Georgia: Ex-PM Bidzina Ivanishvili’s “Reality” Show
Billionaire ex-Georgian Prime Minister Bidzina Ivanishvili, long annoyed by the alleged lack of “correct” current-affairs analysis in Georgia, has launched a daily TV talk-show as part of his ongoing campaign to shape public opinion about the government he brought to power.
Not surprisingly, he was the first guest.
Charging that his enemies’ propaganda dominates much of Georgian television, the 59-year-old Ivanishvili, who left power in 2013, observed that “it is difficult for people to understand what is happening in reality.”
Called 2030, in honor of the year when Ivanishvili expects European-style democracy and wealth to hit Georgia, the 90-minute talkathon is intended as a counterweight to the country’s most popular TV channel, Rustavi2, a station Ivanishvili terms a “machine of lies” run by ex-President Mikheil Saakashvili and his cohort.
“It is about doing the right analysis,” said Ivanishvili, getting on his favorite soap box. He promised to use the 2030 show and an eponymous NGO to produce a new cadre of wonks to tell Georgians what’s really going on in the country.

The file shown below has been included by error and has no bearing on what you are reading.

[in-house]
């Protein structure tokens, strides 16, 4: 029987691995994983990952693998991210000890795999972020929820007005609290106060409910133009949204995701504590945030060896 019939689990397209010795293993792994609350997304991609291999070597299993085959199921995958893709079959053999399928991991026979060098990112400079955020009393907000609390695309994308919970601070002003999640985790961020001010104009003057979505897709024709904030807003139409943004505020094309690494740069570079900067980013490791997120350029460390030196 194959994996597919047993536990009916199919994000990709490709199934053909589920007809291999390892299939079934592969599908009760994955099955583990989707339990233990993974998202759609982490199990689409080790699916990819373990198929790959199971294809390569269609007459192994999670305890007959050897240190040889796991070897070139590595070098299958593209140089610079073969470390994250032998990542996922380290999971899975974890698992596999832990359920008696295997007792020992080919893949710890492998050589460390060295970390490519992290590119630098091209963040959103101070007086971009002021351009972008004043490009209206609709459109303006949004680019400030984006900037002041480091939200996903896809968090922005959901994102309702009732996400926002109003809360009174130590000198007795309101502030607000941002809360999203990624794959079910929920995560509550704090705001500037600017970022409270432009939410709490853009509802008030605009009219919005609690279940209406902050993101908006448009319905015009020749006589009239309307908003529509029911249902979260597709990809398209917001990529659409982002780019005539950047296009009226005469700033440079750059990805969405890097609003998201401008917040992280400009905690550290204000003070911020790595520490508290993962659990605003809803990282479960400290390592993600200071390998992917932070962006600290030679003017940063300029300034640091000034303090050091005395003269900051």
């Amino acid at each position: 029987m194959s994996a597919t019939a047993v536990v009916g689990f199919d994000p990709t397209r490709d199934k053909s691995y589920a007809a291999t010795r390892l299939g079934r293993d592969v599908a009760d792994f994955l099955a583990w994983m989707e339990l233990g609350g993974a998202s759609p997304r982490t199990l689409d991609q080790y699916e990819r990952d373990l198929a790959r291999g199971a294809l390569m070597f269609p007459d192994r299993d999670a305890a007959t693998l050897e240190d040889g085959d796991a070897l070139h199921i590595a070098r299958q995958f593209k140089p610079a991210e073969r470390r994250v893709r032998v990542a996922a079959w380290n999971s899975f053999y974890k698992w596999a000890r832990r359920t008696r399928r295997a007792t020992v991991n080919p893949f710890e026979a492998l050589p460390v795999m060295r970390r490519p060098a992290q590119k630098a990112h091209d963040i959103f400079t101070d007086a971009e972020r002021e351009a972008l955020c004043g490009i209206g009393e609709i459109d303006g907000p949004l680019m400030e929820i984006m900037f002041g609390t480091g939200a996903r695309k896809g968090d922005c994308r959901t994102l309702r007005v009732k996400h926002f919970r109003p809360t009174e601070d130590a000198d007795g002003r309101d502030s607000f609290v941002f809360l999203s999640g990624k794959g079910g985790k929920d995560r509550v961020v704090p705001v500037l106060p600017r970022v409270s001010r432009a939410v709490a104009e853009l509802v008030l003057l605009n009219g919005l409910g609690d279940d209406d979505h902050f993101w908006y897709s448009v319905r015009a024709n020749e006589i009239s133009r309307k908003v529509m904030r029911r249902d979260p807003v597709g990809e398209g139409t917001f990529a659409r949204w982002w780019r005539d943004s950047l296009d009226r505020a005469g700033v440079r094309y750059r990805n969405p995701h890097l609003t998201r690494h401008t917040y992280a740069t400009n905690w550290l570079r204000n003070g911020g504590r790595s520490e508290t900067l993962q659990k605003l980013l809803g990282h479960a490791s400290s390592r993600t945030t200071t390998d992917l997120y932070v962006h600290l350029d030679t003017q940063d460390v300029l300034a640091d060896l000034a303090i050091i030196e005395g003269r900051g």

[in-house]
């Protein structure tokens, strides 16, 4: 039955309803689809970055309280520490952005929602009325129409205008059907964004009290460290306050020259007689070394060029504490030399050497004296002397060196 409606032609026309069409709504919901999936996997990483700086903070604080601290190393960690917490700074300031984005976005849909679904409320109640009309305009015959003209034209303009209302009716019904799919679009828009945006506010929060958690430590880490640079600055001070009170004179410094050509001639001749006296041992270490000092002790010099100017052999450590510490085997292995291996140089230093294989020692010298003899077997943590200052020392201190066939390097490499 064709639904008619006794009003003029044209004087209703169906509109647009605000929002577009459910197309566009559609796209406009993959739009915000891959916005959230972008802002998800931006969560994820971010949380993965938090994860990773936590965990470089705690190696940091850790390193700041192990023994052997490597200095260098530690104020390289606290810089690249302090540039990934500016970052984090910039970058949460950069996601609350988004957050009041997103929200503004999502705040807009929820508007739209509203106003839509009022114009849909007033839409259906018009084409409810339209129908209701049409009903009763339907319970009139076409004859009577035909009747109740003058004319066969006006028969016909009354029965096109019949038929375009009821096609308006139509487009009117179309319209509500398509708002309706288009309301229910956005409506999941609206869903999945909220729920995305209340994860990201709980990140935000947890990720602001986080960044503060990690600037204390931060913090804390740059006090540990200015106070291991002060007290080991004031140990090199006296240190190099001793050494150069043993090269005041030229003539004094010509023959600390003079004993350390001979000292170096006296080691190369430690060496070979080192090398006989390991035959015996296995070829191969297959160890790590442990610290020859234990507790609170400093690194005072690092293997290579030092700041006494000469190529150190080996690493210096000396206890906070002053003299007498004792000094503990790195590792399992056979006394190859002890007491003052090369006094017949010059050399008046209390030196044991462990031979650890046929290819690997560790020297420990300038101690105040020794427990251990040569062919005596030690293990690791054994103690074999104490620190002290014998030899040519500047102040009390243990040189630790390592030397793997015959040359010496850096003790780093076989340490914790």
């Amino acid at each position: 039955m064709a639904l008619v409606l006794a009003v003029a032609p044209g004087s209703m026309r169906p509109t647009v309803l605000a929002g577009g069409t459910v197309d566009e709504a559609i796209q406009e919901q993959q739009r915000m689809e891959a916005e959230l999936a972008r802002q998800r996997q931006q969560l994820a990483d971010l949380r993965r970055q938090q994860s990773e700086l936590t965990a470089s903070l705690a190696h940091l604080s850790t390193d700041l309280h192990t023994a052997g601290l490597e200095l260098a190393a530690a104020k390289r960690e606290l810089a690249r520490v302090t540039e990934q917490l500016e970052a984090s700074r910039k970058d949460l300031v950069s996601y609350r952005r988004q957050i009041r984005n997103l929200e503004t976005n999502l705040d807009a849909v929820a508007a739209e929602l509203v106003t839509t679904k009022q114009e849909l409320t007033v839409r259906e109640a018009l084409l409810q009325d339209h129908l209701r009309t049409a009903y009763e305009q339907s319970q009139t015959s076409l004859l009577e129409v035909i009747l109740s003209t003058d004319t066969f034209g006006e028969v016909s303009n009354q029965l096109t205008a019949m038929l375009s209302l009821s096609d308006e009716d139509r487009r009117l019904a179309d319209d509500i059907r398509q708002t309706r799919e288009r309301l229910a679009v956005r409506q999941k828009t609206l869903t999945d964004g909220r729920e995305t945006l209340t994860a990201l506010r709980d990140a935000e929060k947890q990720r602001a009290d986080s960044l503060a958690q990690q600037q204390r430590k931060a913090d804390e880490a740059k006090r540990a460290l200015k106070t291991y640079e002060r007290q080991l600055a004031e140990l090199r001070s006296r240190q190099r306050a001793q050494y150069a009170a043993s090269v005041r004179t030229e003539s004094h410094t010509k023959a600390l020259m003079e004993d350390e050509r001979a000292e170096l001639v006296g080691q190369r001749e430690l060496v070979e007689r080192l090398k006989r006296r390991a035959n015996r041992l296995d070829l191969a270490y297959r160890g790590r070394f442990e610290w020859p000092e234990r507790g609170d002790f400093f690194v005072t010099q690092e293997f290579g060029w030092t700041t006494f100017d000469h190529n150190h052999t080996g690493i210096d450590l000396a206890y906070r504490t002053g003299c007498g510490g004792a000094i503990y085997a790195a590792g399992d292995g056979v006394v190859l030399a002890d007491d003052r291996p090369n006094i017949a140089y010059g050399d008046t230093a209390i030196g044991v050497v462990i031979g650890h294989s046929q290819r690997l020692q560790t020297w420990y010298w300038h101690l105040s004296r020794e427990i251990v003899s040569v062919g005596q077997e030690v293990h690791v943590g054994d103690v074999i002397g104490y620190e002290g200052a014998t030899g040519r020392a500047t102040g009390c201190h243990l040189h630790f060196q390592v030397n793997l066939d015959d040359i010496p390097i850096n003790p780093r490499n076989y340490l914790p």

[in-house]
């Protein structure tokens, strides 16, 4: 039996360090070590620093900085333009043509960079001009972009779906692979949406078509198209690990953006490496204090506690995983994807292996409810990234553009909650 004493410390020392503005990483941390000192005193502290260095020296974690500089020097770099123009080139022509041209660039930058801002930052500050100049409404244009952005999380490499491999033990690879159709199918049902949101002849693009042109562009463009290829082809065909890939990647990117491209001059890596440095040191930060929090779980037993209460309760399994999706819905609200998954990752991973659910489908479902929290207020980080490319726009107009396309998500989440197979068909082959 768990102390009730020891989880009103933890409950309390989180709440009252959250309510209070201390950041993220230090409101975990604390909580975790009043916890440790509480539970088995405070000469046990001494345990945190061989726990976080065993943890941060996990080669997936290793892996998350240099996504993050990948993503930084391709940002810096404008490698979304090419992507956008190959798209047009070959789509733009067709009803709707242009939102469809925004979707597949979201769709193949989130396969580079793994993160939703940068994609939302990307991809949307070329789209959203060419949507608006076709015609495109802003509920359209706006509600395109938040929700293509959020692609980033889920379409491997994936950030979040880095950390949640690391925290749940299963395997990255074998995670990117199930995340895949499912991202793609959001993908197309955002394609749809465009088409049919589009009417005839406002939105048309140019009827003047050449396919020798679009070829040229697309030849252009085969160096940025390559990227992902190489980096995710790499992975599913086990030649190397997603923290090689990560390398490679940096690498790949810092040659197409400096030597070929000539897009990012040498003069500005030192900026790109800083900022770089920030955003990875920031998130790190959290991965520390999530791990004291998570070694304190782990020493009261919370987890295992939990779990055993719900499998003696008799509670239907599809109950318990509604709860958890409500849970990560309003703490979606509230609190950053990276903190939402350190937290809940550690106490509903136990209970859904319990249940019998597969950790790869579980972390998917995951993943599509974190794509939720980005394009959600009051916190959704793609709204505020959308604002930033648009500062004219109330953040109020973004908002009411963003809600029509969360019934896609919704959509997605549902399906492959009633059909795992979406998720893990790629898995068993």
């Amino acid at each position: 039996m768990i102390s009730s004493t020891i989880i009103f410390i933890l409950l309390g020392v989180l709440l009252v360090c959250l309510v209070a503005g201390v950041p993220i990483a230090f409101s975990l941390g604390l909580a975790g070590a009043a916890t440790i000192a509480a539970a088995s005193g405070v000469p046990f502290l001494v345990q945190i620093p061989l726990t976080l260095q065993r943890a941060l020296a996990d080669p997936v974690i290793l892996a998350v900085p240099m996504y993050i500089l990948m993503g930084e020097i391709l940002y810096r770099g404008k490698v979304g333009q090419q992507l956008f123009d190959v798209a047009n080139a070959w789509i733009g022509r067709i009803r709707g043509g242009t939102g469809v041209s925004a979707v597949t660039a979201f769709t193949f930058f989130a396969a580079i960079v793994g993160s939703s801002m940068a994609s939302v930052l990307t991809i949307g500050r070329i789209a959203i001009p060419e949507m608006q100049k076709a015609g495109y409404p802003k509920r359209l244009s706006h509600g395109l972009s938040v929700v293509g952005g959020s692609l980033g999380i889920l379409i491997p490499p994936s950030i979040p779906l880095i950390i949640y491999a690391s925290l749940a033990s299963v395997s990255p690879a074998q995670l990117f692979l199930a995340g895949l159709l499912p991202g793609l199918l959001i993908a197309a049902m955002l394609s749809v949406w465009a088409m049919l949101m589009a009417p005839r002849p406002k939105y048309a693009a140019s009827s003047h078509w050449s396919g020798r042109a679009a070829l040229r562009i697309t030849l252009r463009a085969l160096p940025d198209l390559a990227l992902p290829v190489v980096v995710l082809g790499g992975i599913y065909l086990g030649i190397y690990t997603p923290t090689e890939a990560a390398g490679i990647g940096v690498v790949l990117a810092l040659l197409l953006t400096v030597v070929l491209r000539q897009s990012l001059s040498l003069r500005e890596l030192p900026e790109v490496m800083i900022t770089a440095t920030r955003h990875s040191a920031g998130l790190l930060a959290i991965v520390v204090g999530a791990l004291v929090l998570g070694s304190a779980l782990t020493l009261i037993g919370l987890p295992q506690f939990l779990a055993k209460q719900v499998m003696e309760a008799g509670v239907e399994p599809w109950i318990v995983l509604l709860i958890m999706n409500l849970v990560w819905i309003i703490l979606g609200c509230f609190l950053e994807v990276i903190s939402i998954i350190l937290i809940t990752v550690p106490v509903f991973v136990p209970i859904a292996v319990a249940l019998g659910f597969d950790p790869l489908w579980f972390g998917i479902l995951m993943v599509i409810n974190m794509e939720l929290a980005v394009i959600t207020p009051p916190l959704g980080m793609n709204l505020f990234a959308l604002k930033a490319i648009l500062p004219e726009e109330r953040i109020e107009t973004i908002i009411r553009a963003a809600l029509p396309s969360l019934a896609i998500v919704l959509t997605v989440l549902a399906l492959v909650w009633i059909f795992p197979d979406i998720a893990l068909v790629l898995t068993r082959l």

Of course, one can’t be too careful when choosing the means for delivering such information. The ex-PM has selected GDS, an MTV-style station owned by his rapper son, Bera — an individual he presumably believes also capable of making the “right” analyses.
Ivanishvili opted against the original idea to co-host the show, but he will make frequent appearances to deliver — if the premiere is any indication — lengthy, didactic lectures as host and co-panelists nod approvingly.
“Be optimistic,” he expounded on Sunday night. “We are in for, or if you will, face the threat of very large and happy economic growth. We are doomed to check in as a successful nation, join and return to the European family.”
Viewed by many as the government’s grey cardinal, Ivanishvili has been dishing up such commentary ever since he resigned as PM in 2013, one year after his Georgian Dream coalition trounced Saakashvili’s United National Movement in parliamentary polls.
But the phlegmatically-paced, talking-heads format of 2030 may do little to sway viewers away from the more flamboyant Rustavi2, with its daily bashing of Ivanishvili (including on the channel’s comedy shows) and the government.
At least, not after a 30-percent devaluation of the lari last month, and rising complaints about price-increases and unemployment.
But Ivanishvili has more tricks up his sleeve. He is producing both a documentary and fictional TV series about Saakashvili, too. In order, of course, to complement the “right” analysis with the “right” visuals.